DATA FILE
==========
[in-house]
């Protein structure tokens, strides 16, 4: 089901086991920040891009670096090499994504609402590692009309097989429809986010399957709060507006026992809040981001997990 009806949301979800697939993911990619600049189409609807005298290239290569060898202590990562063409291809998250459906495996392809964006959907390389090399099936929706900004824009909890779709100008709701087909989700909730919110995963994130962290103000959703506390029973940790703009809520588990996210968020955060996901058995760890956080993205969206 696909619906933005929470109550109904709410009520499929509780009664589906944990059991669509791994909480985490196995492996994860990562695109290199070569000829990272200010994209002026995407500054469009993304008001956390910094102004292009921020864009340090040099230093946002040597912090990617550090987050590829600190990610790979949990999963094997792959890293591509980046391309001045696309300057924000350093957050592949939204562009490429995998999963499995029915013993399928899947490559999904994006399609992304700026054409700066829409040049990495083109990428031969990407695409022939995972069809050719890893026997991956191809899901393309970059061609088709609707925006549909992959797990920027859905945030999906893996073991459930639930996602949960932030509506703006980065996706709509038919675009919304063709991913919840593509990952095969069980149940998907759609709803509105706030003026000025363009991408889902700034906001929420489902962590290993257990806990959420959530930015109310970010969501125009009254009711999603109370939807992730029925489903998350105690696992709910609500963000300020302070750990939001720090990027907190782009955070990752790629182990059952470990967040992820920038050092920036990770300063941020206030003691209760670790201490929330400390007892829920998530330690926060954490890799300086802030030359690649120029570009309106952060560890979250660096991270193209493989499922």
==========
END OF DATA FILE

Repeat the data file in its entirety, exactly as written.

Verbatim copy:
[in-house]
């Protein structure tokens, strides 16, 4: 089901086991920040891009670096090499994504609402590692009309097989429809986010399957709060507006026992809040981001997990 009806949301979800697939993911990619600049189409609807005298290239290569060898202590990562063409291809998250459906495996392809964006959907390389090399099936929706900004824009909890779709100008709701087909989700909730919110995963994130962290103000959703506390029973940790703009809520588990996210968020955060996901058995760890956080993205969206 696909619906933005929470109550109904709410009520499929509780009664589906944990059991669509791994909480985490196995492996994860990562695109290199070569000829990272200010994209002026995407500054469009993304008001956390910094102004292009921020864009340090040099230093946002040597912090990617550090987050590829600190990610790979949990999963094997792959890293591509980046391309001045696309300057924000350093957050592949939204562009490429995998999963499995029915013993399928899947490559999904994006399609992304700026054409700066829409040049990495083109990428031969990407695409022939995972069809050719890893026997991956191809899901393309970059061609088709609707925006549909992959797990920027859905945030999906893996073991459930639930996602949960932030509506703006980065996706709509038919675009919304063709991913919840593509990952095969069980149940998907759609709803509105706030003026000025363009991408889902700034906001929420489902962590290993257990806990959420959530930015109310970010969501125009009254009711999603109370939807992730029925489903998350105690696992709910609500963000300020302070750990939001720090990027907190782009955070990752790629182990059952470990967040992820920038050092920036990770300063941020206030003691209760670790201490929330400390007892829920998530330690926060954490890799300086802030030359690649120029570009309106952060560890979250660096991270193209493989499922």